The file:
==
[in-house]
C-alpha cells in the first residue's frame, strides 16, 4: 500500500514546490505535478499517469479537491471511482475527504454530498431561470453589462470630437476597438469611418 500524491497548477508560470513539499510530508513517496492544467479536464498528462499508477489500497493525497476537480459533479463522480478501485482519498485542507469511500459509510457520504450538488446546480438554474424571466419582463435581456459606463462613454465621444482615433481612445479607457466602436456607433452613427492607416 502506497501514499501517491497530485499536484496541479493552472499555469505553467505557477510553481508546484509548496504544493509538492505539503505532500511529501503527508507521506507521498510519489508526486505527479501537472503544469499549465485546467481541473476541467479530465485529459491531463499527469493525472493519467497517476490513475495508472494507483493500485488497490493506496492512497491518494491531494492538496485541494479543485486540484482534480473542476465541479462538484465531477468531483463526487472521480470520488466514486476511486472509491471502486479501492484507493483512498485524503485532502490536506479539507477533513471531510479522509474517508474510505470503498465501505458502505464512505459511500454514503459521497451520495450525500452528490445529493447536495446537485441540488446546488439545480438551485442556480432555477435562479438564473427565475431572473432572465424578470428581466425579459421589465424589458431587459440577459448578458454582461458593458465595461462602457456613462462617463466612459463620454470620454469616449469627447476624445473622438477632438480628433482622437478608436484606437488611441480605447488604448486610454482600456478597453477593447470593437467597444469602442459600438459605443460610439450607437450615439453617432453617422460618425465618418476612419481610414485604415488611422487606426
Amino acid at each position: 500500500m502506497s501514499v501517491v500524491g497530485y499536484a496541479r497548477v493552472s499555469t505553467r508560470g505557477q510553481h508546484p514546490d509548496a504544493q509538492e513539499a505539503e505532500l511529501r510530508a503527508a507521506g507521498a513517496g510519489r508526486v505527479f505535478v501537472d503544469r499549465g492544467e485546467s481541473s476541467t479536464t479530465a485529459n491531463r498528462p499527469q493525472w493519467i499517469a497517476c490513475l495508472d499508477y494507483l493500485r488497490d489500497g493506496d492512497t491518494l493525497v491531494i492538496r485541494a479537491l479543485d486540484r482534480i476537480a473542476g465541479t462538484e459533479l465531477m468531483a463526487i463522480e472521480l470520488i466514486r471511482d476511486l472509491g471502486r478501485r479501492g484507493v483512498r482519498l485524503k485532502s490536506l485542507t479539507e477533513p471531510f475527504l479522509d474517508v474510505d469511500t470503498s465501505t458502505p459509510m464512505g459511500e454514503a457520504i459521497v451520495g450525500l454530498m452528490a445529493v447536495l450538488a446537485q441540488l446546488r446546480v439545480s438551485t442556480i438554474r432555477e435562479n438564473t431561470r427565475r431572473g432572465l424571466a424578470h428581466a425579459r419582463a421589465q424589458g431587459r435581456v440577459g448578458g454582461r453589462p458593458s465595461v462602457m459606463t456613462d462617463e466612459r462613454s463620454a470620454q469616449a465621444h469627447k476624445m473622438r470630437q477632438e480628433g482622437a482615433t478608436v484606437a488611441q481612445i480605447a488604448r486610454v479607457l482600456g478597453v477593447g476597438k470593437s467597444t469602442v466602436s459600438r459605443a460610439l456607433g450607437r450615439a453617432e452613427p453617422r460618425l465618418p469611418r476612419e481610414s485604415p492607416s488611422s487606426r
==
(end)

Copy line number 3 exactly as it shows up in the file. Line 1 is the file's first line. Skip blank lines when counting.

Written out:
Amino acid at each position: 500500500m502506497s501514499v501517491v500524491g497530485y499536484a496541479r497548477v493552472s499555469t505553467r508560470g505557477q510553481h508546484p514546490d509548496a504544493q509538492e513539499a505539503e505532500l511529501r510530508a503527508a507521506g507521498a513517496g510519489r508526486v505527479f505535478v501537472d503544469r499549465g492544467e485546467s481541473s476541467t479536464t479530465a485529459n491531463r498528462p499527469q493525472w493519467i499517469a497517476c490513475l495508472d499508477y494507483l493500485r488497490d489500497g493506496d492512497t491518494l493525497v491531494i492538496r485541494a479537491l479543485d486540484r482534480i476537480a473542476g465541479t462538484e459533479l465531477m468531483a463526487i463522480e472521480l470520488i466514486r471511482d476511486l472509491g471502486r478501485r479501492g484507493v483512498r482519498l485524503k485532502s490536506l485542507t479539507e477533513p471531510f475527504l479522509d474517508v474510505d469511500t470503498s465501505t458502505p459509510m464512505g459511500e454514503a457520504i459521497v451520495g450525500l454530498m452528490a445529493v447536495l450538488a446537485q441540488l446546488r446546480v439545480s438551485t442556480i438554474r432555477e435562479n438564473t431561470r427565475r431572473g432572465l424571466a424578470h428581466a425579459r419582463a421589465q424589458g431587459r435581456v440577459g448578458g454582461r453589462p458593458s465595461v462602457m459606463t456613462d462617463e466612459r462613454s463620454a470620454q469616449a465621444h469627447k476624445m473622438r470630437q477632438e480628433g482622437a482615433t478608436v484606437a488611441q481612445i480605447a488604448r486610454v479607457l482600456g478597453v477593447g476597438k470593437s467597444t469602442v466602436s459600438r459605443a460610439l456607433g450607437r450615439a453617432e452613427p453617422r460618425l465618418p469611418r476612419e481610414s485604415p492607416s488611422s487606426r